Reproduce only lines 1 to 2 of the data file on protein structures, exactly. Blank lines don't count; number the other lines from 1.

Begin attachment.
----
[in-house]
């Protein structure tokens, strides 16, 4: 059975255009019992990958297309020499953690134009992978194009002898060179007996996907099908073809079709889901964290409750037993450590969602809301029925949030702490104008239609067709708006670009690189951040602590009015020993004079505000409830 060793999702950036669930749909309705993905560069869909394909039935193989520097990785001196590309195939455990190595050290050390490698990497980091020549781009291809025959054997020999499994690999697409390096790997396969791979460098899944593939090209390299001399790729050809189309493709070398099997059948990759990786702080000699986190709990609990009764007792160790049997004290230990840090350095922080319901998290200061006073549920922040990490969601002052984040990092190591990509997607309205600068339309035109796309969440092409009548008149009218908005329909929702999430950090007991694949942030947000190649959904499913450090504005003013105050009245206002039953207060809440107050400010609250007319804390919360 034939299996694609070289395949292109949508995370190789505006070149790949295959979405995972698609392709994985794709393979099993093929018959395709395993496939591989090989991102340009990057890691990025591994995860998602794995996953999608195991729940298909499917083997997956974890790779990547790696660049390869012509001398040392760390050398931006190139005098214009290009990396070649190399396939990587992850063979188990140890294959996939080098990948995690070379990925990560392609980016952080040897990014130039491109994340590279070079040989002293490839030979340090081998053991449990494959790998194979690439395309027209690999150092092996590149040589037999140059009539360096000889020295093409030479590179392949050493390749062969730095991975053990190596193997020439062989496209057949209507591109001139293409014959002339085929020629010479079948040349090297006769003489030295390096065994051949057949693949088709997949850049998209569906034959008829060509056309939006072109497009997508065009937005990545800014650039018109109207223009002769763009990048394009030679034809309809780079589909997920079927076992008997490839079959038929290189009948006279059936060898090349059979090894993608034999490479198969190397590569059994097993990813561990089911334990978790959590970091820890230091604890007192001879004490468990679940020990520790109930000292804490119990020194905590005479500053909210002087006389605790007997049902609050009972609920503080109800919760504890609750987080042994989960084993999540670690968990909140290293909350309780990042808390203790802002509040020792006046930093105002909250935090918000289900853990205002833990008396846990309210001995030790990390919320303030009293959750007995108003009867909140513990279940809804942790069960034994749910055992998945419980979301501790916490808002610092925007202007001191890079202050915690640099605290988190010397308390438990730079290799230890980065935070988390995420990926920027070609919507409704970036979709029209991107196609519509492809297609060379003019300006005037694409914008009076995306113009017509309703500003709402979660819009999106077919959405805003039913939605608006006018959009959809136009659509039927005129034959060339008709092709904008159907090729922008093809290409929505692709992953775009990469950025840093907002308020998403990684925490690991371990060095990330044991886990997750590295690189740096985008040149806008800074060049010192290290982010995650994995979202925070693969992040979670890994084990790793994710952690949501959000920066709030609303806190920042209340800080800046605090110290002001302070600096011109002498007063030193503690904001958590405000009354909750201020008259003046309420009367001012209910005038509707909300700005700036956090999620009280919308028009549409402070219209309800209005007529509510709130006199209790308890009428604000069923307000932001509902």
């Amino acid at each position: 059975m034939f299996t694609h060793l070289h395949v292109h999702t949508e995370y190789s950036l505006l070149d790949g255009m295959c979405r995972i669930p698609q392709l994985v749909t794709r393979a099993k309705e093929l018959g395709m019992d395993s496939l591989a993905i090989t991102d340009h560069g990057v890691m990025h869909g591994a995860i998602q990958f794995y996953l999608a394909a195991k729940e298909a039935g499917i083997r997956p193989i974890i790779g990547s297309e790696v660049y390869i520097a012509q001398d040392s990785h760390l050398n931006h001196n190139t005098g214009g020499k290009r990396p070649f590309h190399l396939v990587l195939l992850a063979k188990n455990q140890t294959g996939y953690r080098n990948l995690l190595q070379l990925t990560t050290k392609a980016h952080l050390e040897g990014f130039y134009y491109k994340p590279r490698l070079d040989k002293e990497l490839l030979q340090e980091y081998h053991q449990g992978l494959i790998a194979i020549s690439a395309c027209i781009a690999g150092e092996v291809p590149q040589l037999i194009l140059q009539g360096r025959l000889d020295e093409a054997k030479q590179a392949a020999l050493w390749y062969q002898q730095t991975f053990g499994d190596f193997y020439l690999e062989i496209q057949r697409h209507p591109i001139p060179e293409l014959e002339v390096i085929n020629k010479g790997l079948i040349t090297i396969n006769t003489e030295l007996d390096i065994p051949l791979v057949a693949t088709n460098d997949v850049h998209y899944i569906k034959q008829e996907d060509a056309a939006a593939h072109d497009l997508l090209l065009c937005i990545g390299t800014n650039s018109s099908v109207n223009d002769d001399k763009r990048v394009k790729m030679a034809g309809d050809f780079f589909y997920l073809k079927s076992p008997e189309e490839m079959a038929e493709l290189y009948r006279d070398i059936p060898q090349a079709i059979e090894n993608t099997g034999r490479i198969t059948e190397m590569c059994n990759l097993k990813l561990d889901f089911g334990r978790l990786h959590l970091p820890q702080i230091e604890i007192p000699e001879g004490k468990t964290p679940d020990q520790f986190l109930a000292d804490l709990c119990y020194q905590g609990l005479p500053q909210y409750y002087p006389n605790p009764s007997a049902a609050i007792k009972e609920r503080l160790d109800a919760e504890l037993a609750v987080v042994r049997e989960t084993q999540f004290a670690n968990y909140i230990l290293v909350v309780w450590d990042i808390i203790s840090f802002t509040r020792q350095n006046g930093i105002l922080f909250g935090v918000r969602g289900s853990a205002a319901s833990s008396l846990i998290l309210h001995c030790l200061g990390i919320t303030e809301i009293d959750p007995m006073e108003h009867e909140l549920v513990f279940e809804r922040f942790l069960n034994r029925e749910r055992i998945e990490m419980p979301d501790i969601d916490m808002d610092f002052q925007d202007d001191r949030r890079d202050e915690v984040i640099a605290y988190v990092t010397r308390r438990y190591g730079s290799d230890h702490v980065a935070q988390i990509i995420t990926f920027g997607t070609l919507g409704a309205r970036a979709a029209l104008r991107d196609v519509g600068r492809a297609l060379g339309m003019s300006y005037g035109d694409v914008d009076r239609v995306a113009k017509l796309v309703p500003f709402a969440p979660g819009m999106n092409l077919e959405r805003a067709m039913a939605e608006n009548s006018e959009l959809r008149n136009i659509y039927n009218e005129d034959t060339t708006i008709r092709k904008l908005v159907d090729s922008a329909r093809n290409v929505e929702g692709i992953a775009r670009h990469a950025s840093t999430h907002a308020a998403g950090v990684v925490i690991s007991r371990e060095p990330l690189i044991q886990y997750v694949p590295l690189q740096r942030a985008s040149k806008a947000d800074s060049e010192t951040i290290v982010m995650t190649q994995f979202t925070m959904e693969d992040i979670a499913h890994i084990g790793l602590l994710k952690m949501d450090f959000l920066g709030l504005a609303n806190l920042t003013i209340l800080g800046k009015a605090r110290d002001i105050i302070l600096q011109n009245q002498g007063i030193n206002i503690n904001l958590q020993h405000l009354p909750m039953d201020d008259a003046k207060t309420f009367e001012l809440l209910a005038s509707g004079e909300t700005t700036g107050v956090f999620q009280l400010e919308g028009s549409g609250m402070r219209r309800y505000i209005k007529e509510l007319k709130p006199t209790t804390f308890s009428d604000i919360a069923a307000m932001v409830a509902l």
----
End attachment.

[in-house]
């Protein structure tokens, strides 16, 4: 059975255009019992990958297309020499953690134009992978194009002898060179007996996907099908073809079709889901964290409750037993450590969602809301029925949030702490104008239609067709708006670009690189951040602590009015020993004079505000409830 060793999702950036669930749909309705993905560069869909394909039935193989520097990785001196590309195939455990190595050290050390490698990497980091020549781009291809025959054997020999499994690999697409390096790997396969791979460098899944593939090209390299001399790729050809189309493709070398099997059948990759990786702080000699986190709990609990009764007792160790049997004290230990840090350095922080319901998290200061006073549920922040990490969601002052984040990092190591990509997607309205600068339309035109796309969440092409009548008149009218908005329909929702999430950090007991694949942030947000190649959904499913450090504005003013105050009245206002039953207060809440107050400010609250007319804390919360 034939299996694609070289395949292109949508995370190789505006070149790949295959979405995972698609392709994985794709393979099993093929018959395709395993496939591989090989991102340009990057890691990025591994995860998602794995996953999608195991729940298909499917083997997956974890790779990547790696660049390869012509001398040392760390050398931006190139005098214009290009990396070649190399396939990587992850063979188990140890294959996939080098990948995690070379990925990560392609980016952080040897990014130039491109994340590279070079040989002293490839030979340090081998053991449990494959790998194979690439395309027209690999150092092996590149040589037999140059009539360096000889020295093409030479590179392949050493390749062969730095991975053990190596193997020439062989496209057949209507591109001139293409014959002339085929020629010479079948040349090297006769003489030295390096065994051949057949693949088709997949850049998209569906034959008829060509056309939006072109497009997508065009937005990545800014650039018109109207223009002769763009990048394009030679034809309809780079589909997920079927076992008997490839079959038929290189009948006279059936060898090349059979090894993608034999490479198969190397590569059994097993990813561990089911334990978790959590970091820890230091604890007192001879004490468990679940020990520790109930000292804490119990020194905590005479500053909210002087006389605790007997049902609050009972609920503080109800919760504890609750987080042994989960084993999540670690968990909140290293909350309780990042808390203790802002509040020792006046930093105002909250935090918000289900853990205002833990008396846990309210001995030790990390919320303030009293959750007995108003009867909140513990279940809804942790069960034994749910055992998945419980979301501790916490808002610092925007202007001191890079202050915690640099605290988190010397308390438990730079290799230890980065935070988390995420990926920027070609919507409704970036979709029209991107196609519509492809297609060379003019300006005037694409914008009076995306113009017509309703500003709402979660819009999106077919959405805003039913939605608006006018959009959809136009659509039927005129034959060339008709092709904008159907090729922008093809290409929505692709992953775009990469950025840093907002308020998403990684925490690991371990060095990330044991886990997750590295690189740096985008040149806008800074060049010192290290982010995650994995979202925070693969992040979670890994084990790793994710952690949501959000920066709030609303806190920042209340800080800046605090110290002001302070600096011109002498007063030193503690904001958590405000009354909750201020008259003046309420009367001012209910005038509707909300700005700036956090999620009280919308028009549409402070219209309800209005007529509510709130006199209790308890009428604000069923307000932001509902």